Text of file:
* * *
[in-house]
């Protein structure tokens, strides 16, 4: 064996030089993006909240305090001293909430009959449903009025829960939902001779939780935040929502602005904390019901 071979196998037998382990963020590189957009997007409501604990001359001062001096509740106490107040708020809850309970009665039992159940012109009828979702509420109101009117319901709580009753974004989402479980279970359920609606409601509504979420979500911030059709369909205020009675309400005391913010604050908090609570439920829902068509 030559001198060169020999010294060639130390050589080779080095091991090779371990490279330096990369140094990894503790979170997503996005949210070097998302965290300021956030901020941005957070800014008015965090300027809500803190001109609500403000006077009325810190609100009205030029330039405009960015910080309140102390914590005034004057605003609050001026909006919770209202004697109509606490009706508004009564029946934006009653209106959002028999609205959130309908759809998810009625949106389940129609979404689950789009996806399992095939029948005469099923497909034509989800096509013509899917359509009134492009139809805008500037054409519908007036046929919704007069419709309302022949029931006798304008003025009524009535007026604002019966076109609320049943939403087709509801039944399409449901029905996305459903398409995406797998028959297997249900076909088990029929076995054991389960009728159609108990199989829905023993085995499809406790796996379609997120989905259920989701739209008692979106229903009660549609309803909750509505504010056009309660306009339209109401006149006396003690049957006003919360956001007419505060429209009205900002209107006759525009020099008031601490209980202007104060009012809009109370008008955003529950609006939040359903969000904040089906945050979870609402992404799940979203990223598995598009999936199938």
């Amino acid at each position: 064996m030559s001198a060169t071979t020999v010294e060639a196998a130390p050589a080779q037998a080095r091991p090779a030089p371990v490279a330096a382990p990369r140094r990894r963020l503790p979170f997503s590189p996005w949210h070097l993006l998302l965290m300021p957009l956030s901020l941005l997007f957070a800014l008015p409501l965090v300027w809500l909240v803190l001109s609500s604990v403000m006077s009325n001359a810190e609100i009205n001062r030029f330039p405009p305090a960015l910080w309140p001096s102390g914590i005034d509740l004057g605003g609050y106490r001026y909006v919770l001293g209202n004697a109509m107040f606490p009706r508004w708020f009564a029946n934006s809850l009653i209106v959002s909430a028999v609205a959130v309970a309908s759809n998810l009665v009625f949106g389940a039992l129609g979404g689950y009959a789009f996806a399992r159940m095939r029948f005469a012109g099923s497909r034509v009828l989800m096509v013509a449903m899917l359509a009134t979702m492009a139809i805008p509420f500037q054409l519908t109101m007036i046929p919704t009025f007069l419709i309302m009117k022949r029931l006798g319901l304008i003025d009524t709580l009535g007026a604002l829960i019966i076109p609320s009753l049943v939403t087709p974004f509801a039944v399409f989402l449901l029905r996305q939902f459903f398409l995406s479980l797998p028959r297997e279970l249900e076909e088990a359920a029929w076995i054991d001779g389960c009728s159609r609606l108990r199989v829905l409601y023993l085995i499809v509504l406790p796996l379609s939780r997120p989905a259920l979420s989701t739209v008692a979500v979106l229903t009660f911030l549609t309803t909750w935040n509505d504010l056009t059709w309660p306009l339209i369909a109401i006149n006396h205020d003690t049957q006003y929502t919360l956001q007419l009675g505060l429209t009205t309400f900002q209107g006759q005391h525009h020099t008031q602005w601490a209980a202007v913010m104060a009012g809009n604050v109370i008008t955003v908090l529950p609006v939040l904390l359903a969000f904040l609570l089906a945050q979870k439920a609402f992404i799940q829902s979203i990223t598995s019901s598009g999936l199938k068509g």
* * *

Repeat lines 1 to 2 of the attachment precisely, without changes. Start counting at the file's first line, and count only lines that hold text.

[in-house]
């Protein structure tokens, strides 16, 4: 064996030089993006909240305090001293909430009959449903009025829960939902001779939780935040929502602005904390019901 071979196998037998382990963020590189957009997007409501604990001359001062001096509740106490107040708020809850309970009665039992159940012109009828979702509420109101009117319901709580009753974004989402479980279970359920609606409601509504979420979500911030059709369909205020009675309400005391913010604050908090609570439920829902068509 030559001198060169020999010294060639130390050589080779080095091991090779371990490279330096990369140094990894503790979170997503996005949210070097998302965290300021956030901020941005957070800014008015965090300027809500803190001109609500403000006077009325810190609100009205030029330039405009960015910080309140102390914590005034004057605003609050001026909006919770209202004697109509606490009706508004009564029946934006009653209106959002028999609205959130309908759809998810009625949106389940129609979404689950789009996806399992095939029948005469099923497909034509989800096509013509899917359509009134492009139809805008500037054409519908007036046929919704007069419709309302022949029931006798304008003025009524009535007026604002019966076109609320049943939403087709509801039944399409449901029905996305459903398409995406797998028959297997249900076909088990029929076995054991389960009728159609108990199989829905023993085995499809406790796996379609997120989905259920989701739209008692979106229903009660549609309803909750509505504010056009309660306009339209109401006149006396003690049957006003919360956001007419505060429209009205900002209107006759525009020099008031601490209980202007104060009012809009109370008008955003529950609006939040359903969000904040089906945050979870609402992404799940979203990223598995598009999936199938």